Wednesday, July 11, 2012

Dylan's Sequential Theology 07.11.2012

This is my pick list for Wednesday July 11th 2012. So when you're at your local comic shop, give these books a look.

Kirby Genesis #8

It's the final chapter of Kurt Busiek's first arc, and it is most assuredly epic. Every character is punching everything, and gods appear in the sky and look ominous while judging life on this planet.
Nestled within its bombastic fist kicking, Busiek has an interesting idea about the nature of gods, and consequentially the Kirby-verse itself, that really represents what makes this line of comics so unexpectedly compelling for me.
Kirby's original work had very little to distinguish mortals from gods due to his overly operatic, and seemingly techno-organic costume designs and signature facial structures, which tended to transport the reader to another world entirely from the get go. But Kirby Genesis has cracked that nut with the addition of Alex Ross' paintings.  I normally loath Alex Ross' colors because they seem weirdly unnatural, but here they really emphasize the celestial nature of the Primals when they are in the same panel with Jack Herbert's line art. Sometimes a weakness can become a strength and I really don't think I've ever enjoyed his work more than in this particular context. If you're not reading this line of comics, Kirby Genesis #9 would be an great place to start. Just sit back, relax and let the intergalactic insanity sweep you up in all of its chaotic glory.
I know I personally can't wait to read more comics with Sigurd Dragonsbane.

Buffy Season 9 #11
I was so excited by the announcement of Buffy Season 8, and bought the first two story arcs before promptly losing interest. It felt too much like a comic book adaptation of the show, and not the series in comic book form... Confused yet? My big problem with the Buffy comics had always been the constant need to say "What if Buffy were a comic book character?" and not "What if we just kept making Buffy episodes but they happened to be on a two dimensional page with an unlimited budget and word balloons that can act?" That's what this issue was for me. They finally hit that sweet spot of what it was like to watch Buffy. 
This storyline focuses on Buffy getting work as a bodyguard in a world where demons, and vampires are public knowledge, and slayers are no longer humanities secret protectors. Of course, Buffy is terrible at it because she confuses every demon for a potential threat and her boss (another former slayer) thinks she's not cut out for this line of work. It's a fun flip of the status-quo and I'm shocked it never happened in the tv series.
Andrew Chambliss wrote several episodes of Dollhouse, Vampire Diaries, and Once Upon a Time. And his TV pedigree in the fantasy genre, and his work experience with Whedon evident. He has a really strong understanding of these character's voices and his Buffy fandom shines through without feeling like a Joss Whedon imitation. Georges Jeanty's art gives his characters the expressiveness they need and a level of photorealism that is not too intrusive.
I've heard some interesting things about the previous arc that had me intrigued about the series and while I'm coming in late, I'm happy I did.

Massive #2
The first thing I said when I picked up this book was, "this art is fantastic!" Kristian Donaldson brings a Pia Guerra feeling to this book with a somehow colder line. The book focuses on the crew of the Kapital as they hunt for their sister ship The Massive. Brian Wood's main character has devoted his life to saving the world from ecological disaster, and within the past few years every horrible catastrophe has happened all at once. They sale the seas while searching for the Massive, and show what a world would look like after all has ended. Brian Wood has a fun time playing futurist and creates a Hong Kong I kind of wish existed today. I look forward to seeing how the rest of the world has fared, and what else the oceans have in store for the crew of the Kapital. The single issues also have exclusive material in the back which adds additional layers to the story so far so don't pass it over just because it ain't got pictures. This series is definitely worth your time and since it's only on issue 2, how can you pass that up?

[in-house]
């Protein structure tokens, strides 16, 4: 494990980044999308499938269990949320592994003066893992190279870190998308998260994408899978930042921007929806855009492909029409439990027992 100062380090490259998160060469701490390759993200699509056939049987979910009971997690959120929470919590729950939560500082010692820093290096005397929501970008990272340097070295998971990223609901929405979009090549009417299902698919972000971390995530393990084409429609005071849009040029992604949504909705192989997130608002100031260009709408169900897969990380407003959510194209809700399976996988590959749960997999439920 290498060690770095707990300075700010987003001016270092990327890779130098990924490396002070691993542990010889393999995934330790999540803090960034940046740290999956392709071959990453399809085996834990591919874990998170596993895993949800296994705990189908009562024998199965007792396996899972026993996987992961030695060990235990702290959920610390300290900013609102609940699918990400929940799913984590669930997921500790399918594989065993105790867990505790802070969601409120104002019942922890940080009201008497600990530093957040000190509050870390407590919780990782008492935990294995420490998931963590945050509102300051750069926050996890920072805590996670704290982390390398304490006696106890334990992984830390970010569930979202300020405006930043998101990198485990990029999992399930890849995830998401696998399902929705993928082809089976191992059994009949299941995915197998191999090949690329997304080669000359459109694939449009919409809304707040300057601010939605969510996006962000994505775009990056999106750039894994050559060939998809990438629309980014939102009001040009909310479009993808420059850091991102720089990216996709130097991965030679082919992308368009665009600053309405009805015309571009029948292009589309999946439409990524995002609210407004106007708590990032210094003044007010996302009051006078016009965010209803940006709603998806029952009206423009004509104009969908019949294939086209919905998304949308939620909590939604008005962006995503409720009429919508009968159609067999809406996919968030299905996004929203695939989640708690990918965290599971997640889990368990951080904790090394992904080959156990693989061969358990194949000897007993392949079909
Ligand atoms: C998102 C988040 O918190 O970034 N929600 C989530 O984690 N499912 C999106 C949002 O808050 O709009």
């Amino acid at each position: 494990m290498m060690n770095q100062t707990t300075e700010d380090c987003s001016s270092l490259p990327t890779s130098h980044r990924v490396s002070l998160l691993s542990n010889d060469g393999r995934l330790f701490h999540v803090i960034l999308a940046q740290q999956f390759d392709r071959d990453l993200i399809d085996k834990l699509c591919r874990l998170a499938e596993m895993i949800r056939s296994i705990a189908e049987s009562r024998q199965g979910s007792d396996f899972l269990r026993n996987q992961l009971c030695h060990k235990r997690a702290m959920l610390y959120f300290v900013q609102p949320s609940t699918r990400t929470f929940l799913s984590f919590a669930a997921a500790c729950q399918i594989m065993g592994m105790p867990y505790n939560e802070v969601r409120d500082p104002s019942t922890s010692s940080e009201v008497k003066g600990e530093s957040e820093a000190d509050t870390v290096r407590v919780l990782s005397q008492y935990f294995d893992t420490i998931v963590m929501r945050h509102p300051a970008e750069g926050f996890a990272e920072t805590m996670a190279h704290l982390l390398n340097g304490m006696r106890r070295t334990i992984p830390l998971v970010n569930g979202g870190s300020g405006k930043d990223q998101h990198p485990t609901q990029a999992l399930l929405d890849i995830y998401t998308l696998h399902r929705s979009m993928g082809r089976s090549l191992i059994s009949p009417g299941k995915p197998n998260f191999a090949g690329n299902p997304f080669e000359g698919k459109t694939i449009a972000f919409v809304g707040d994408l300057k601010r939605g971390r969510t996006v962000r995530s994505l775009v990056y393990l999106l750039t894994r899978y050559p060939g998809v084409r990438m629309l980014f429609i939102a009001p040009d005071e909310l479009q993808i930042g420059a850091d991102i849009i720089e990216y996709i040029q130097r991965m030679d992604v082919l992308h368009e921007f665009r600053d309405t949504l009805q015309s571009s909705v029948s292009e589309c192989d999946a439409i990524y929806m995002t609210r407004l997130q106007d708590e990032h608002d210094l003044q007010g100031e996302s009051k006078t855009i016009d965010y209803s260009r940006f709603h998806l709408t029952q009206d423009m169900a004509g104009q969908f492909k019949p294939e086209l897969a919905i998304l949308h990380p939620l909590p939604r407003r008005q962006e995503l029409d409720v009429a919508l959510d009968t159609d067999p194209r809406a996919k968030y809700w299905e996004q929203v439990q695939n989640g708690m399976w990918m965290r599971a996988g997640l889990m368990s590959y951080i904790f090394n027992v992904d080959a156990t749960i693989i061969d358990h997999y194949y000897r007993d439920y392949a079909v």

Eerie #1
Recently, Dark Horse has resurrected the old Creepy and Eerie line from Warren publishing, and they have taken a brilliant tact with the price/content of the two sibling magazines. If Creepy's $4.99 price point is too rich for your blood, the $2.99 Eerie has sixteen fewer pages, without a single dip in quality. Both are "black and white" anthology titles featuring stories by incredible writers and artists from comic's past and present.
I love horror films, but I am willing to write one off entirely if there is more than two jump scares. Luckily it is nearly impossible to have a jump scare in the comic medium unless it's your big twist. The  stories live and die by their art. The old Warren and EC comics had plenty of amazing artists that were able to give you a grizzly image or a sudden twist that could save a pretty humdrum story, but David Lapham's "A Robot For Your Thoughts" in this issue has done something truly rare and manages to get inside your logic processor and rewire you from within, and it will be very hard for future artists and writers to top it. His twist is not just "THEY WERE PLAYING SOFTBALL WITH A HUMAN HEAD!" but something far more chilling both in thought and... execution.
The other three stories in this volume are a little more standard in their approach, one body invasion chill, one tail of astronauts discovering ancient life on a foreign planet, and one rather haunting Frankenstein inspired yarn written by Bruce Jones and lovingly airbrushed by Richard Corben entitled "Child" that makes this comic three bucks well spent.

What issues are you looking forward to this week?

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